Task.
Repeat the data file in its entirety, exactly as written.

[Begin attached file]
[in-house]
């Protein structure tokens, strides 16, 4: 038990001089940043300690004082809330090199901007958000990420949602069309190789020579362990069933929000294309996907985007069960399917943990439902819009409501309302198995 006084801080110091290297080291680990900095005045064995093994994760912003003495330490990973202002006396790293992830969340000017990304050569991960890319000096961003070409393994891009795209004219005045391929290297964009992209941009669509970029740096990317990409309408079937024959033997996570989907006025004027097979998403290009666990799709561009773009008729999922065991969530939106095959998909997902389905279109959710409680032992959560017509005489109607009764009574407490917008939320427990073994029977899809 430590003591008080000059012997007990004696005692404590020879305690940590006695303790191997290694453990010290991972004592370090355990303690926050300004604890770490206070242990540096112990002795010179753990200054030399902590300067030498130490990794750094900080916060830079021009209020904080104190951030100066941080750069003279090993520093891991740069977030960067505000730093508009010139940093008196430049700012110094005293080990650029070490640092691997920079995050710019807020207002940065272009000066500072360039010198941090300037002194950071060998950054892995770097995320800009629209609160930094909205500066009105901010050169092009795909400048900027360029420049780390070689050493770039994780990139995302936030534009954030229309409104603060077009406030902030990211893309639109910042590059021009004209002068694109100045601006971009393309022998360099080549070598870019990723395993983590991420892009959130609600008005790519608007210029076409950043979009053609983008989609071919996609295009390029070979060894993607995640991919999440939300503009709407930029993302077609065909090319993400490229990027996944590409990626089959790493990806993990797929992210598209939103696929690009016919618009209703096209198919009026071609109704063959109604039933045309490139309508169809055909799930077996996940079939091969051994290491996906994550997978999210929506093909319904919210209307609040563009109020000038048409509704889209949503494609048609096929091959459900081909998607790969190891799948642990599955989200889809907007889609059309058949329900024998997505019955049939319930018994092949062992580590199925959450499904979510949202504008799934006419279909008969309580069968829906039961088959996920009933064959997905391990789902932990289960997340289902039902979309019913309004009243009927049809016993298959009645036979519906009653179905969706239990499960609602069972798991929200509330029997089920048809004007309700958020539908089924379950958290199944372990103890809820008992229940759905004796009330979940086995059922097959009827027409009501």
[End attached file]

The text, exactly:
[in-house]
């Protein structure tokens, strides 16, 4: 038990001089940043300690004082809330090199901007958000990420949602069309190789020579362990069933929000294309996907985007069960399917943990439902819009409501309302198995 006084801080110091290297080291680990900095005045064995093994994760912003003495330490990973202002006396790293992830969340000017990304050569991960890319000096961003070409393994891009795209004219005045391929290297964009992209941009669509970029740096990317990409309408079937024959033997996570989907006025004027097979998403290009666990799709561009773009008729999922065991969530939106095959998909997902389905279109959710409680032992959560017509005489109607009764009574407490917008939320427990073994029977899809 430590003591008080000059012997007990004696005692404590020879305690940590006695303790191997290694453990010290991972004592370090355990303690926050300004604890770490206070242990540096112990002795010179753990200054030399902590300067030498130490990794750094900080916060830079021009209020904080104190951030100066941080750069003279090993520093891991740069977030960067505000730093508009010139940093008196430049700012110094005293080990650029070490640092691997920079995050710019807020207002940065272009000066500072360039010198941090300037002194950071060998950054892995770097995320800009629209609160930094909205500066009105901010050169092009795909400048900027360029420049780390070689050493770039994780990139995302936030534009954030229309409104603060077009406030902030990211893309639109910042590059021009004209002068694109100045601006971009393309022998360099080549070598870019990723395993983590991420892009959130609600008005790519608007210029076409950043979009053609983008989609071919996609295009390029070979060894993607995640991919999440939300503009709407930029993302077609065909090319993400490229990027996944590409990626089959790493990806993990797929992210598209939103696929690009016919618009209703096209198919009026071609109704063959109604039933045309490139309508169809055909799930077996996940079939091969051994290491996906994550997978999210929506093909319904919210209307609040563009109020000038048409509704889209949503494609048609096929091959459900081909998607790969190891799948642990599955989200889809907007889609059309058949329900024998997505019955049939319930018994092949062992580590199925959450499904979510949202504008799934006419279909008969309580069968829906039961088959996920009933064959997905391990789902932990289960997340289902039902979309019913309004009243009927049809016993298959009645036979519906009653179905969706239990499960609602069972798991929200509330029997089920048809004007309700958020539908089924379950958290199944372990103890809820008992229940759905004796009330979940086995059922097959009827027409009501």